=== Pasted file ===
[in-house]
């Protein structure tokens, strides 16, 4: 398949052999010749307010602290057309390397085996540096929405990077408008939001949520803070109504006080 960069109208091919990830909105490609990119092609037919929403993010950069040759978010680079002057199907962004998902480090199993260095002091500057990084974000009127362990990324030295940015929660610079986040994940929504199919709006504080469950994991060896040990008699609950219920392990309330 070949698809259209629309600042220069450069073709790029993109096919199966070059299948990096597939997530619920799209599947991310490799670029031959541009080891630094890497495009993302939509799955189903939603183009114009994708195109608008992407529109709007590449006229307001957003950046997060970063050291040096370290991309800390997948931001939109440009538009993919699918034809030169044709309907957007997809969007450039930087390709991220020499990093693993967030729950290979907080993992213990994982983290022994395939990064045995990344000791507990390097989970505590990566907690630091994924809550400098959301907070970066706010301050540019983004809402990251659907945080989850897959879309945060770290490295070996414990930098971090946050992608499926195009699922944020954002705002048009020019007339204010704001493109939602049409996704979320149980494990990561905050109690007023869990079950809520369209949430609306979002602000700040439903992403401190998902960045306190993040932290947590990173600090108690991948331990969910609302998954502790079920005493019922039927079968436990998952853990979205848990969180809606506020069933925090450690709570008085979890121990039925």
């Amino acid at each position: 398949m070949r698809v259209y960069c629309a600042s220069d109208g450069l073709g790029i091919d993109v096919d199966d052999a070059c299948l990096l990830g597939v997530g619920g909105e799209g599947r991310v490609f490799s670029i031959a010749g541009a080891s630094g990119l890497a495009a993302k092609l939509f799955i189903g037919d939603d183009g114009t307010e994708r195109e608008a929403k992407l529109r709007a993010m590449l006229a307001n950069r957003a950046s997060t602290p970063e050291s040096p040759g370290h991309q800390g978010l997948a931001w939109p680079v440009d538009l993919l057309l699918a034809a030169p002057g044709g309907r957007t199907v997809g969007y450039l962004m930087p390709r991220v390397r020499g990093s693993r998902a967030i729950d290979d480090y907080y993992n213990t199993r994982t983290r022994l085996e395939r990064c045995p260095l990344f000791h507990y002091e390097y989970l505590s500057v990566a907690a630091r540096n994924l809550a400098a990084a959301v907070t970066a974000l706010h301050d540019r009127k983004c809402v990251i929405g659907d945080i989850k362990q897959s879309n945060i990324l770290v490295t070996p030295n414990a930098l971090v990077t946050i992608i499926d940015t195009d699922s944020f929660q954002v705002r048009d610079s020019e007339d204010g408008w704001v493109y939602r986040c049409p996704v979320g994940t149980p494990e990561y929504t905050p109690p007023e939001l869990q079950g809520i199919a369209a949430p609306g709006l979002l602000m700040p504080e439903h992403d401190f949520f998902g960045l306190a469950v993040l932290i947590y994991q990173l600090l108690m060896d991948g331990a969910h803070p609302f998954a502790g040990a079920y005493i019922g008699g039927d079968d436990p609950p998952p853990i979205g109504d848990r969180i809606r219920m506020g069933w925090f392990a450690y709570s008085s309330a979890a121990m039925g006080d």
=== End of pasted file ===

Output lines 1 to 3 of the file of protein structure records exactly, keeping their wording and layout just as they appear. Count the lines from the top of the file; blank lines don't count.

[in-house]
């Protein structure tokens, strides 16, 4: 398949052999010749307010602290057309390397085996540096929405990077408008939001949520803070109504006080 960069109208091919990830909105490609990119092609037919929403993010950069040759978010680079002057199907962004998902480090199993260095002091500057990084974000009127362990990324030295940015929660610079986040994940929504199919709006504080469950994991060896040990008699609950219920392990309330 070949698809259209629309600042220069450069073709790029993109096919199966070059299948990096597939997530619920799209599947991310490799670029031959541009080891630094890497495009993302939509799955189903939603183009114009994708195109608008992407529109709007590449006229307001957003950046997060970063050291040096370290991309800390997948931001939109440009538009993919699918034809030169044709309907957007997809969007450039930087390709991220020499990093693993967030729950290979907080993992213990994982983290022994395939990064045995990344000791507990390097989970505590990566907690630091994924809550400098959301907070970066706010301050540019983004809402990251659907945080989850897959879309945060770290490295070996414990930098971090946050992608499926195009699922944020954002705002048009020019007339204010704001493109939602049409996704979320149980494990990561905050109690007023869990079950809520369209949430609306979002602000700040439903992403401190998902960045306190993040932290947590990173600090108690991948331990969910609302998954502790079920005493019922039927079968436990998952853990979205848990969180809606506020069933925090450690709570008085979890121990039925």
């Amino acid at each position: 398949m070949r698809v259209y960069c629309a600042s220069d109208g450069l073709g790029i091919d993109v096919d199966d052999a070059c299948l990096l990830g597939v997530g619920g909105e799209g599947r991310v490609f490799s670029i031959a010749g541009a080891s630094g990119l890497a495009a993302k092609l939509f799955i189903g037919d939603d183009g114009t307010e994708r195109e608008a929403k992407l529109r709007a993010m590449l006229a307001n950069r957003a950046s997060t602290p970063e050291s040096p040759g370290h991309q800390g978010l997948a931001w939109p680079v440009d538009l993919l057309l699918a034809a030169p002057g044709g309907r957007t199907v997809g969007y450039l962004m930087p390709r991220v390397r020499g990093s693993r998902a967030i729950d290979d480090y907080y993992n213990t199993r994982t983290r022994l085996e395939r990064c045995p260095l990344f000791h507990y002091e390097y989970l505590s500057v990566a907690a630091r540096n994924l809550a400098a990084a959301v907070t970066a974000l706010h301050d540019r009127k983004c809402v990251i929405g659907d945080i989850k362990q897959s879309n945060i990324l770290v490295t070996p030295n414990a930098l971090v990077t946050i992608i499926d940015t195009d699922s944020f929660q954002v705002r048009d610079s020019e007339d204010g408008w704001v493109y939602r986040c049409p996704v979320g994940t149980p494990e990561y929504t905050p109690p007023e939001l869990q079950g809520i199919a369209a949430p609306g709006l979002l602000m700040p504080e439903h992403d401190f949520f998902g960045l306190a469950v993040l932290i947590y994991q990173l600090l108690m060896d991948g331990a969910h803070p609302f998954a502790g040990a079920y005493i019922g008699g039927d079968d436990p609950p998952p853990i979205g109504d848990r969180i809606r219920m506020g069933w925090f392990a450690y709570s008085s309330a979890a121990m039925g006080d």